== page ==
There is a lot
of confusion as to how the P. panama is classified. Wendy
Franks lists it as a unique species in 1969. Today there
are a number of web sites that classify it P. hillii cv Panama.
Discussions with members of the Los Angeles International Fern Society
are a little split on the opinion. However the discovery of a
well established Panama at Norm NakanishI growing area appears to have
settled the issue that the Panama is indeed a cultivar within the
There was some thought that P. panama started at a nursery on 20th Street in Miami after its owner, Mr. Bryant, saw the original plant on a palm tree in Panama and had it sent to his nursery, in about 1960. It has been called ""The 20th Street Platycerium". The nursery is no longer there, but today it is believed that the P. panama did not come from Panama, but is a product of accidental cross pollination that occurred at the 20th Street Nursery.
The P. panama is an easy plant to grow outdoors if protected from temp extremes. Experience shows it tolerates temp below 40 and up to 100 degrees F. without problems. It likes humidity, and takes in water from night time dew when possible. The P. panama is a small platy and slow growing. The photo above on the right was taken in May, 5 months later the new shield frond is still growing. Once established it volunteers pups or one can propagate spore from the fertile fronds.
The fertile fronds are wide, waxy, and dark green in color on top. The bottom of the fertile fronds have whitish hairs giving it a sheen. Most the images we have only show two wide fingers but more established individuals develop wide fertile fronds like the P. hillii. It is suspected spore patches grow on the underside of the fertile frond fingers.
The young P. Panama has a round shield like the P. ridleyi or P. madagascariense which can make it difficult to water. On the other hand, since it protects its water store, it does not dry out easily and may experience rot if over watered. The shield frond is thin like P. bifurcatum. As the platy matures and displays its traits better, the shield frond becomes more typical of the common P. hillii. Roy Vail suggests that platyceriums closed on the top like this one live in a rain forest and can not be expected to tolerate dry periods.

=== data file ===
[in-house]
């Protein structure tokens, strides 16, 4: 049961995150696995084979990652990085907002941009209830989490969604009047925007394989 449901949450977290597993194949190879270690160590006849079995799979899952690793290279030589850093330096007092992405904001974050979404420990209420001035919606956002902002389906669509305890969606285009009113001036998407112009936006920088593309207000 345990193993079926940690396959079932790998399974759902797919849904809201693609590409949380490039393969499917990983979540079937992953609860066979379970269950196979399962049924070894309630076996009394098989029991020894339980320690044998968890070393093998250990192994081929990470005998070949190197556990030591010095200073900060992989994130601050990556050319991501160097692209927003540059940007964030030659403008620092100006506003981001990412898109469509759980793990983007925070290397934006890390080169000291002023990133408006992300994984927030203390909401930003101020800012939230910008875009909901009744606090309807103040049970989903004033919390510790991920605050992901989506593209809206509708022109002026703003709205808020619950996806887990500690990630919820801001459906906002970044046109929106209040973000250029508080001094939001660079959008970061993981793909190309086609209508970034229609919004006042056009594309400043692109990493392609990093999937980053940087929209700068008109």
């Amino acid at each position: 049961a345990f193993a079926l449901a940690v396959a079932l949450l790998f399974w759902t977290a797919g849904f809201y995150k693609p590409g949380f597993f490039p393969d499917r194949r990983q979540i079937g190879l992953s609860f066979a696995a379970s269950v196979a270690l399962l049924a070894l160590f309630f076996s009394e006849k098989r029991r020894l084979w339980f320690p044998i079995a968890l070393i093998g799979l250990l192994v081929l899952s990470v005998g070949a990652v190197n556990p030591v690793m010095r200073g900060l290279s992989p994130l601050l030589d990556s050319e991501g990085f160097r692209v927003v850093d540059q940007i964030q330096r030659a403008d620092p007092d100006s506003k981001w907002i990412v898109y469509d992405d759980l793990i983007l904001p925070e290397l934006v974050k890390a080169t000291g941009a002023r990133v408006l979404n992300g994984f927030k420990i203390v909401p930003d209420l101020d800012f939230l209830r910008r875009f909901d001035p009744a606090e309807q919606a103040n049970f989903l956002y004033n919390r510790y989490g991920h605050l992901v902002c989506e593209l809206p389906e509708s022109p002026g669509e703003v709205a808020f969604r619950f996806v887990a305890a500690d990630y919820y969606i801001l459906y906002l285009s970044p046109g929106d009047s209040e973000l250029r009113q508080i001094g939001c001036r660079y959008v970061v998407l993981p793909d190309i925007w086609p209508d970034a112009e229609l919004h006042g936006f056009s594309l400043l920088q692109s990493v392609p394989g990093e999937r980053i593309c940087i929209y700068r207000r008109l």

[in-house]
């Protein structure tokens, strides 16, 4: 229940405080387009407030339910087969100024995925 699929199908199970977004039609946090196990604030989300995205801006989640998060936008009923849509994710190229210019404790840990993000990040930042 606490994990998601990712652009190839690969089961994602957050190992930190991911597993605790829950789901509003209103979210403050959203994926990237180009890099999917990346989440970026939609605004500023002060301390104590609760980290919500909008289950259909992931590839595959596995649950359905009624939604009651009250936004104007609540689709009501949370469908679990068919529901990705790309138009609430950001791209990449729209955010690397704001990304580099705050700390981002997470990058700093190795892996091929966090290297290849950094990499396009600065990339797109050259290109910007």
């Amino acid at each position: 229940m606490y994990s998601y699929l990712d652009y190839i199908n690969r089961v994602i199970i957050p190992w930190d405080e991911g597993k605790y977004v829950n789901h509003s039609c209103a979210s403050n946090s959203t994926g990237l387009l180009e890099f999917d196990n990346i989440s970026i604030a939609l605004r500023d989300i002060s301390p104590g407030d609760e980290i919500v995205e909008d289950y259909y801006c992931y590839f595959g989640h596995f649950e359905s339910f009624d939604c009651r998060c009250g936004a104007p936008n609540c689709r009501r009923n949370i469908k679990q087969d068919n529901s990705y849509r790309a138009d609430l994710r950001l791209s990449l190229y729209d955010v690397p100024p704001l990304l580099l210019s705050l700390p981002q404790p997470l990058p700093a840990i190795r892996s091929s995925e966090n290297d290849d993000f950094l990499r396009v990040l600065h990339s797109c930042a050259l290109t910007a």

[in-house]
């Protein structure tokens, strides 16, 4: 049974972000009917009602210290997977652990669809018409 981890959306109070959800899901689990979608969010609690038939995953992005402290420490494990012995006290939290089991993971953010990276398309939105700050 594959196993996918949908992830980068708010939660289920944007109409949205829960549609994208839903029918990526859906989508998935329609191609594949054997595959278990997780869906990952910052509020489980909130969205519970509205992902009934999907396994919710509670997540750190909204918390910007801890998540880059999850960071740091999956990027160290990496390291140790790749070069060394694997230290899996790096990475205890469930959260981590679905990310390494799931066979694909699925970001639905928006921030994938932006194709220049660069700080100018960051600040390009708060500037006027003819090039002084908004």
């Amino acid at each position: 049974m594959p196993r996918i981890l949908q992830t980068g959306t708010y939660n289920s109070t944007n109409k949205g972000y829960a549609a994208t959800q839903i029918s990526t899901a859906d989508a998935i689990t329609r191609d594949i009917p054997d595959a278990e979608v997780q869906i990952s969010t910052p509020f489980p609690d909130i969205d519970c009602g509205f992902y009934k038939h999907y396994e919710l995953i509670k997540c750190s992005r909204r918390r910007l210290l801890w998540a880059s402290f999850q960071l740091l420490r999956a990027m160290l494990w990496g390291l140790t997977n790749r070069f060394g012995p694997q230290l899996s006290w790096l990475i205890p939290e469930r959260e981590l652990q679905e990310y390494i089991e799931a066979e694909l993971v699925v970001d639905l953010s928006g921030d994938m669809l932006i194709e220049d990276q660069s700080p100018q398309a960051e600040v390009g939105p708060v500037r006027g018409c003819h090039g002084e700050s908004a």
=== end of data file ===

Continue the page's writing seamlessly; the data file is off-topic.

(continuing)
Generally speaking, in the northern hemisphere the best time to remount the P. panama is around November as new shield fronds will start forming in December and cover any mounting media.
The photo on the right is from Norm Nakanishi's garden and is a well established platy clearly displaying the P. hillii traits. Notice how wide and how many forks are on the fertile fronds. The shield fronds form a closed top making it difficult to collect falling debris and water. However the closed root ball sill store water better.
The bottom photo on the left from Norm's garden shows how the well established shield fronds are typical of the P. hillii species that does not form a basket. it hugs the tree/mount to protect its rhizome from excessive rain, or over watering.